Three youth categories for the Stephen Spender Prize for poetry in translation

The Stephen Spender Prize for Poetry in Translation 2020 is now open for entries, with a closing date of 17 July 2020.

The prize is open to residents of the UK Ireland, or pupils at British schools worldwide.

Translating a poem from another language into English is an ideal activity for remote-learning, whether as an activity set by school, or a home-based individual or family project. What better way to develop close reading skills, creative writing practise, extend knowledge of an existing language, or explore a new one altogether? It’s a wonderful way to develop knowledge of language spoken at home, a chance to see the language in a new light and to discover some of its literary heritage.

To support students and young people hoping to enter the prize, the Stephen Spender Trust has this year launched a brand new virtual resources hub, with videos and teaching sequences for educators and young people to access online. For the first time
the Trust has also published a booklet of suggested poems, including many contemporary poems that have never been translated into English.

sst posterStephen Spender Trust Director Charlotte Ryland says, “Poetry translation is a perfect activity for these unprecedented times: it is a gentle and structured approach to creativity, without the intimidating blank page that can put off many would-be poets; it is an opportunity for parents and children to work together, in particular in families where more than one language is spoken; and it is a task that can be shared with peers and teachers.”

The judges are acclaimed poets, translators and educators Khairani Barokka, Mary Jean Chan and Daljit Nagra. The top prize is £1000 and all shortlisted poems are published in a booklet.

As well as translating a poem from any language into English, applicants also write a short commentary of 300 words about three challenges they encountered in the process of translating. Extensive guidance and resources on translation and commentary writing are provided on the virtual hub, Multilingual Creativity and on the Trust’s new YouTube channel.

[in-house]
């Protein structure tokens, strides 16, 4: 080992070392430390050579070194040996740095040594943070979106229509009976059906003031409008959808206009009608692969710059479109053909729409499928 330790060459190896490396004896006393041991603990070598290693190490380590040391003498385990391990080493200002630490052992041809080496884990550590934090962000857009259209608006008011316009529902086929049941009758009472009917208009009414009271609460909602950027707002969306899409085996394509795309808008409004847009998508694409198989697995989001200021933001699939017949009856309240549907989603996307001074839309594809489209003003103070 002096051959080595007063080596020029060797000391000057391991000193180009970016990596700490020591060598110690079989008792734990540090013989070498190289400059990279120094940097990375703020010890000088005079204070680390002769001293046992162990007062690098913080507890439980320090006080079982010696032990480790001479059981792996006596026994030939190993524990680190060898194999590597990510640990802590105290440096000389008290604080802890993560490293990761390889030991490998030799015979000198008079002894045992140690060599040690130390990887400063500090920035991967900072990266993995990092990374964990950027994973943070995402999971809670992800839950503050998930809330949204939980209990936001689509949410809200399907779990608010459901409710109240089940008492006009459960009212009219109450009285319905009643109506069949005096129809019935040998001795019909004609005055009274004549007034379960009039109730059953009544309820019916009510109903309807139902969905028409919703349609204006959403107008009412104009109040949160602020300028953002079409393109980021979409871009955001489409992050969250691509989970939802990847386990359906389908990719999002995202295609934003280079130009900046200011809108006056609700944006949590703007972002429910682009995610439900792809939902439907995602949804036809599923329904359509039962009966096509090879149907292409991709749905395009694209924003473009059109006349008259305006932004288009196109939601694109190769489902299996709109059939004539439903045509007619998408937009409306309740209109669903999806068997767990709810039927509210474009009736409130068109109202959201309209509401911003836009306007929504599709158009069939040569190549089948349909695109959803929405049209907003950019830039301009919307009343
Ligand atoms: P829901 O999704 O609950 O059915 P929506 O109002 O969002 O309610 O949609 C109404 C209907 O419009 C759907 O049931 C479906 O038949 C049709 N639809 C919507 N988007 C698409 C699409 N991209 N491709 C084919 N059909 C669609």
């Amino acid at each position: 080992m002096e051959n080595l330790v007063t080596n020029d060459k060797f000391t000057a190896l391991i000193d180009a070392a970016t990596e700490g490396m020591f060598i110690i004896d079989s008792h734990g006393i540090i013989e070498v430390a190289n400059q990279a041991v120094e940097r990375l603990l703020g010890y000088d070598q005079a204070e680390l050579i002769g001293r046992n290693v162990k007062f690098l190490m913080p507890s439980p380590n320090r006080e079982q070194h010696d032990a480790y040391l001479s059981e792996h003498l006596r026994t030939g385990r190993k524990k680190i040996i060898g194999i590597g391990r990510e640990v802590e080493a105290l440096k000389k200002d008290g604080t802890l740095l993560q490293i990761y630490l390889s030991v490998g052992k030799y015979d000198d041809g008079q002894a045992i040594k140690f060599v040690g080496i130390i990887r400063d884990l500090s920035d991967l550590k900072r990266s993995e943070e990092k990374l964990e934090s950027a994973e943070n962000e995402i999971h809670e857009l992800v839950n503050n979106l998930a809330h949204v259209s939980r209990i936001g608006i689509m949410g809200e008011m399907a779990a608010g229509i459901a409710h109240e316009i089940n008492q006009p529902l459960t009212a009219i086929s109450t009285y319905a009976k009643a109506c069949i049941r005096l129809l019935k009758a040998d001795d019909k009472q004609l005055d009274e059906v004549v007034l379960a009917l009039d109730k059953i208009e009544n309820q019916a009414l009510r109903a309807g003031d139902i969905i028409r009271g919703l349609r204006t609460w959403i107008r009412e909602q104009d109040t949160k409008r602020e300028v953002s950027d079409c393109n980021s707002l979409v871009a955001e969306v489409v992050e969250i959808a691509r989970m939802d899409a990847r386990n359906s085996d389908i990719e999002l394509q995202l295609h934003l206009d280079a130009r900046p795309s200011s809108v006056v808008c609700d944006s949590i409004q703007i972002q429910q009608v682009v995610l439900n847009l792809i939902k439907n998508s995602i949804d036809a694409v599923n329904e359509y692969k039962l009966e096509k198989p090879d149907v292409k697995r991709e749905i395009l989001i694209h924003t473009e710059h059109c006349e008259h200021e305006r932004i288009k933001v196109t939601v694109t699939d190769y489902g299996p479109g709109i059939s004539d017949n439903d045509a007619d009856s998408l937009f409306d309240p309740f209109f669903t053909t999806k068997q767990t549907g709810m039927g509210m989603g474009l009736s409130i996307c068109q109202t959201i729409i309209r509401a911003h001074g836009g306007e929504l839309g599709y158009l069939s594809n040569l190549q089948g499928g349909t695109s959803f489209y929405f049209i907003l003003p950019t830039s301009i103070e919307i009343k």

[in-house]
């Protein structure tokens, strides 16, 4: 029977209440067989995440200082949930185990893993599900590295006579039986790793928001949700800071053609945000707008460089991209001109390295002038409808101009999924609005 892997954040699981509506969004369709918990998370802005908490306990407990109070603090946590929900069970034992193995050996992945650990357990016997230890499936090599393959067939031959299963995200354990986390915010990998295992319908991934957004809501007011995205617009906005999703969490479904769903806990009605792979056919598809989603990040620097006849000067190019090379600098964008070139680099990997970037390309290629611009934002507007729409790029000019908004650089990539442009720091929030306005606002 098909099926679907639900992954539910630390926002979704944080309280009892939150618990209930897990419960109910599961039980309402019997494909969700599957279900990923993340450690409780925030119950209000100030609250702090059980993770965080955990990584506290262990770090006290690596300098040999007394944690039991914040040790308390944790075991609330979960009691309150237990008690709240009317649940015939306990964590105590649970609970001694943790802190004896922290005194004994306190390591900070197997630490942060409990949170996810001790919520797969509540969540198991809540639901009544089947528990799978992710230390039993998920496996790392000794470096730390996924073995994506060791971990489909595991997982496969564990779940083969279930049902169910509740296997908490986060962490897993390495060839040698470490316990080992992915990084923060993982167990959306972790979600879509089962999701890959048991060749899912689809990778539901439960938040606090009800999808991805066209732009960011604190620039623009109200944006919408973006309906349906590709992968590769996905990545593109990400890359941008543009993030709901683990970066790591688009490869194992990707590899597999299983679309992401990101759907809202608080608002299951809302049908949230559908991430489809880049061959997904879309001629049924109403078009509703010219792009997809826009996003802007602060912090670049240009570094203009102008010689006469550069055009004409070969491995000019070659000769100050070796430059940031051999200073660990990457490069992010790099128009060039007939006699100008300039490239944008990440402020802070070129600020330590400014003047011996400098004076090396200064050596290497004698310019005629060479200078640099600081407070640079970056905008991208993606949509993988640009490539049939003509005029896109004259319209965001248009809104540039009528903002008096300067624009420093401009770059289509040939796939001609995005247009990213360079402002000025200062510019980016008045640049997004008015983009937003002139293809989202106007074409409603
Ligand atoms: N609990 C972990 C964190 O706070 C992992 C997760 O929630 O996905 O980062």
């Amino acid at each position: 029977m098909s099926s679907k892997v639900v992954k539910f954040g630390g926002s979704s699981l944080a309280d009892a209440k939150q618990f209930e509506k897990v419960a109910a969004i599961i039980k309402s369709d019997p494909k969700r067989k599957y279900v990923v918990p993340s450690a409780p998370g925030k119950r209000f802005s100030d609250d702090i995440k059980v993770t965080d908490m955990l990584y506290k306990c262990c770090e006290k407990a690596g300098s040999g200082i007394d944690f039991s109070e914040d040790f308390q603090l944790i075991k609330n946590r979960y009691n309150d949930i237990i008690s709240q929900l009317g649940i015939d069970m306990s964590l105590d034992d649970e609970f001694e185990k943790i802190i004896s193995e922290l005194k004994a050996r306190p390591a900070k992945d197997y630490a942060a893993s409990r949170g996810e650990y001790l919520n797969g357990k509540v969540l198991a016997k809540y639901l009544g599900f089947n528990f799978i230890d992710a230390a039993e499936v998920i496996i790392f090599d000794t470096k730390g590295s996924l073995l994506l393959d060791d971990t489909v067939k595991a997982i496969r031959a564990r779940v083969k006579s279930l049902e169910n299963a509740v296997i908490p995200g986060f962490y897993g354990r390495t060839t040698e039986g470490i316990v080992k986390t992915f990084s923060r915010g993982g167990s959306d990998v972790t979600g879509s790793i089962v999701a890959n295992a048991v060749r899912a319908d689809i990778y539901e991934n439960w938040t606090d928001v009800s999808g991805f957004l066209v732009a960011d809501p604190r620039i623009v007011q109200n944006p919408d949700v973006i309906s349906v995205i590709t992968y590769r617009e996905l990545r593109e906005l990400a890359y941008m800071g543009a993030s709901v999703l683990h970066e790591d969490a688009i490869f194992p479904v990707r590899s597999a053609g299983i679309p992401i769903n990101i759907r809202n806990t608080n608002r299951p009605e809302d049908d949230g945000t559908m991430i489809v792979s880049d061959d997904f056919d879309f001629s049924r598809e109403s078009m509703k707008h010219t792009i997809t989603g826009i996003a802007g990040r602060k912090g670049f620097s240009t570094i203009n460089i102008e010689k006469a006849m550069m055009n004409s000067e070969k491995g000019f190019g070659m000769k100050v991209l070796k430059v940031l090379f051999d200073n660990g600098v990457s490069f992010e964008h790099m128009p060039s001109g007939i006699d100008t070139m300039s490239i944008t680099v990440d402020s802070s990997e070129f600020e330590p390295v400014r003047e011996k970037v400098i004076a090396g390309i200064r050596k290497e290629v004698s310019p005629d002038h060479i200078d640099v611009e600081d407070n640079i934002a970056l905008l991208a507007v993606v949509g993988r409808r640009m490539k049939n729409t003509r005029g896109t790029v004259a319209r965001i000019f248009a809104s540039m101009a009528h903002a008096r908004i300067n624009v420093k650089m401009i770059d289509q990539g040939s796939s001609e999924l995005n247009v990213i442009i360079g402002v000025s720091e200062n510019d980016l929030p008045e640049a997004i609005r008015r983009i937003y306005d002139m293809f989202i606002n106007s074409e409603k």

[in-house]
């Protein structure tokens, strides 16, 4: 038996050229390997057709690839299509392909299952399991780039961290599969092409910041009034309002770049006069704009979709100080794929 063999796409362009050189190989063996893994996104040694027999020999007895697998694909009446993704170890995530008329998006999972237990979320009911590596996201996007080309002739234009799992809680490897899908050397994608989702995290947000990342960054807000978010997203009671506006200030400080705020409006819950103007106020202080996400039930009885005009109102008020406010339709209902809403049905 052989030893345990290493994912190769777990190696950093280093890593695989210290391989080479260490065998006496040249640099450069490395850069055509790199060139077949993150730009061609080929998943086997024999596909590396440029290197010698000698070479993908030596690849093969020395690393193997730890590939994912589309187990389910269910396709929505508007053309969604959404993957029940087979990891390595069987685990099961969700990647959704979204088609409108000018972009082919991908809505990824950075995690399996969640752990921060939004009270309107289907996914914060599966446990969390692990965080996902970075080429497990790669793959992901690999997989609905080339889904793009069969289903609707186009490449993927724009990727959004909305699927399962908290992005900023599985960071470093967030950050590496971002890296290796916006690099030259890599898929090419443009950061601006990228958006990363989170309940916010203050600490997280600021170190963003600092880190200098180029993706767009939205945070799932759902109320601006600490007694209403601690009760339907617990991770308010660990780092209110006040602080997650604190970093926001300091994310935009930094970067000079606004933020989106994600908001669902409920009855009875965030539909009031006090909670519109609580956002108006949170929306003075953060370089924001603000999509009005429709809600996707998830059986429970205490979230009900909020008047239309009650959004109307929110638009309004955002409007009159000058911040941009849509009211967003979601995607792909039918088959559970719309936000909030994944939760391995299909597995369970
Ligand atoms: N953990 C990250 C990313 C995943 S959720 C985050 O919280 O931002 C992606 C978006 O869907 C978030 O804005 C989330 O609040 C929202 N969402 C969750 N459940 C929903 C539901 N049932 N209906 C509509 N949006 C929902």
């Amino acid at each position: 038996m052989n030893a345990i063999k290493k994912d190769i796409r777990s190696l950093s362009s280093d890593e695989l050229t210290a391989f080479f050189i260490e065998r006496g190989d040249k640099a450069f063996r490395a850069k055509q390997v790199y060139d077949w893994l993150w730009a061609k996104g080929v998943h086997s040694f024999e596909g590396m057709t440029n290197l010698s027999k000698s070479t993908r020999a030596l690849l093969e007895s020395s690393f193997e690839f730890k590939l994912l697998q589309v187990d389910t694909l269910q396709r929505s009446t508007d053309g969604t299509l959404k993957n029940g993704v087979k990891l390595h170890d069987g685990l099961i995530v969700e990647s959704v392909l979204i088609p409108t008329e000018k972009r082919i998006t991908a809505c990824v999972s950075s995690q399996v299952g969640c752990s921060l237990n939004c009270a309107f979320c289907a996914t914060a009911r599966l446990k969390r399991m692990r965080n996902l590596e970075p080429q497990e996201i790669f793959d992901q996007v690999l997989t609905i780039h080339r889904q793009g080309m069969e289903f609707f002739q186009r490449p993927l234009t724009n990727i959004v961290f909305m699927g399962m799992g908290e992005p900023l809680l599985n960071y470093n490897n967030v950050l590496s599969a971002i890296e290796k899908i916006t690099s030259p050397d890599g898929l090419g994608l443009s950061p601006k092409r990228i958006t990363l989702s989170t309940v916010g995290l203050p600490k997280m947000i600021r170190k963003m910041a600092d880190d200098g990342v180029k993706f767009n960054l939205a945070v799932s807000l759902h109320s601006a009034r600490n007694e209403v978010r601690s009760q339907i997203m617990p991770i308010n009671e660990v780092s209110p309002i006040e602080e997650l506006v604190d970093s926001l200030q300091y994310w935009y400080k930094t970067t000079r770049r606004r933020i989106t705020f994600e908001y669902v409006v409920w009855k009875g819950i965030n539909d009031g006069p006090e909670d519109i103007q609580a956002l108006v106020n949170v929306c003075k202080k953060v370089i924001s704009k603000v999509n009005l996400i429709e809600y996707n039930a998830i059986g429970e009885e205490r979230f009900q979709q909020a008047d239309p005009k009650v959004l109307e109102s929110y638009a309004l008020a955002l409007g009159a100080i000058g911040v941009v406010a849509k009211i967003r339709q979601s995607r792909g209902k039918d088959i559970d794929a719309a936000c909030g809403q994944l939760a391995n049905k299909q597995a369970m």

In 2019, entries came from a record 65 different languages ranging from Albanian to Yoruba – a welcome reminder of the multicultural and multilingual society we live in. The prize administrators hope to break that record this year.

The prize, which honours the forward-thinking internationalism of poet Stephen Spender, celebrates creativity in translation and particularly focuses on new-generation translators, aged under 18.

Nadia Siddiqui, Head of Modern Foreign Languages (MFL) at The Westgate School in Slough entered a record number of pupils to the prize last year. “The Stephen Spender Prize is a fantastic initiative that celebrates not only poetry, languages and translation in general, but multiculturalism, diversity and community spirit, which are exactly the things that students should be exposed to throughout our country. At The Westgate School, we had a wonderful experience and submitted 56 entries in 25 different languages.”

Katrina Barnes, MFL teacher at Comberton Village College, says, “The Stephen Spender Prize could not have arrived at a better time. As we language teachers devote ourselves to searching for new ways to engage our students from afar, I am thrilled to be getting my students involved in a creative activity which will take them to the heart of what it means to communicate between different languages. Now more than ever, at a time
when other cultures may be less accessible physically, poetry translation has the power to guide students into other worlds, lives, and experiences.”

There are three categories for young people (14-and-under, 16-and-under, and 18-and-under) as well as an open category for adults. Please study the guidelines below carefully, as some elements have changed from previous years.

More information

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